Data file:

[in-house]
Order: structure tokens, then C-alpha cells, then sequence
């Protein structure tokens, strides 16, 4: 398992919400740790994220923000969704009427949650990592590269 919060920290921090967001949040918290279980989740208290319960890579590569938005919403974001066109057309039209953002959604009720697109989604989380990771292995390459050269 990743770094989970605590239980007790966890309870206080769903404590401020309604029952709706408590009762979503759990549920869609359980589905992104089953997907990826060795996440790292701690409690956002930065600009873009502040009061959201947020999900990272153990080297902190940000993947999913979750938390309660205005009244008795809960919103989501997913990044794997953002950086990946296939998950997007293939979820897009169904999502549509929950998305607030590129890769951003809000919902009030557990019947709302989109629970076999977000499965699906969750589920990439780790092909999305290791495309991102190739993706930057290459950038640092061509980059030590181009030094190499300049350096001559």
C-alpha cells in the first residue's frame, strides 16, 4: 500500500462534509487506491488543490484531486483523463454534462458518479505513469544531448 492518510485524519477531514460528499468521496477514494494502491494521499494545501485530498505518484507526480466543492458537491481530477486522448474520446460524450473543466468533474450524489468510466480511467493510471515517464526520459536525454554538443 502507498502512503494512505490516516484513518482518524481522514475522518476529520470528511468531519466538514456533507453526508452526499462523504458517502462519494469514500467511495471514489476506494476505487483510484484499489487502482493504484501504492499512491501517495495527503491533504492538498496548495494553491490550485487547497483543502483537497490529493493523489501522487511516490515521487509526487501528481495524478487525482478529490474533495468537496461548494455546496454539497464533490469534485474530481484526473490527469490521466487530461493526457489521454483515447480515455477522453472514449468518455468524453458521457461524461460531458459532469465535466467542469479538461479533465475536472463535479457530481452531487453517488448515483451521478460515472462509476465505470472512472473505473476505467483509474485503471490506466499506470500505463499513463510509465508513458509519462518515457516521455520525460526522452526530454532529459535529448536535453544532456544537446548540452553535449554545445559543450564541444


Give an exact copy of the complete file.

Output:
[in-house]
Order: structure tokens, then C-alpha cells, then sequence
């Protein structure tokens, strides 16, 4: 398992919400740790994220923000969704009427949650990592590269 919060920290921090967001949040918290279980989740208290319960890579590569938005919403974001066109057309039209953002959604009720697109989604989380990771292995390459050269 990743770094989970605590239980007790966890309870206080769903404590401020309604029952709706408590009762979503759990549920869609359980589905992104089953997907990826060795996440790292701690409690956002930065600009873009502040009061959201947020999900990272153990080297902190940000993947999913979750938390309660205005009244008795809960919103989501997913990044794997953002950086990946296939998950997007293939979820897009169904999502549509929950998305607030590129890769951003809000919902009030557990019947709302989109629970076999977000499965699906969750589920990439780790092909999305290791495309991102190739993706930057290459950038640092061509980059030590181009030094190499300049350096001559």
C-alpha cells in the first residue's frame, strides 16, 4: 500500500462534509487506491488543490484531486483523463454534462458518479505513469544531448 492518510485524519477531514460528499468521496477514494494502491494521499494545501485530498505518484507526480466543492458537491481530477486522448474520446460524450473543466468533474450524489468510466480511467493510471515517464526520459536525454554538443 502507498502512503494512505490516516484513518482518524481522514475522518476529520470528511468531519466538514456533507453526508452526499462523504458517502462519494469514500467511495471514489476506494476505487483510484484499489487502482493504484501504492499512491501517495495527503491533504492538498496548495494553491490550485487547497483543502483537497490529493493523489501522487511516490515521487509526487501528481495524478487525482478529490474533495468537496461548494455546496454539497464533490469534485474530481484526473490527469490521466487530461493526457489521454483515447480515455477522453472514449468518455468524453458521457461524461460531458459532469465535466467542469479538461479533465475536472463535479457530481452531487453517488448515483451521478460515472462509476465505470472512472473505473476505467483509474485503471490506466499506470500505463499513463510509465508513458509519462518515457516521455520525460526522452526530454532529459535529448536535453544532456544537446548540452553535449554545445559543450564541444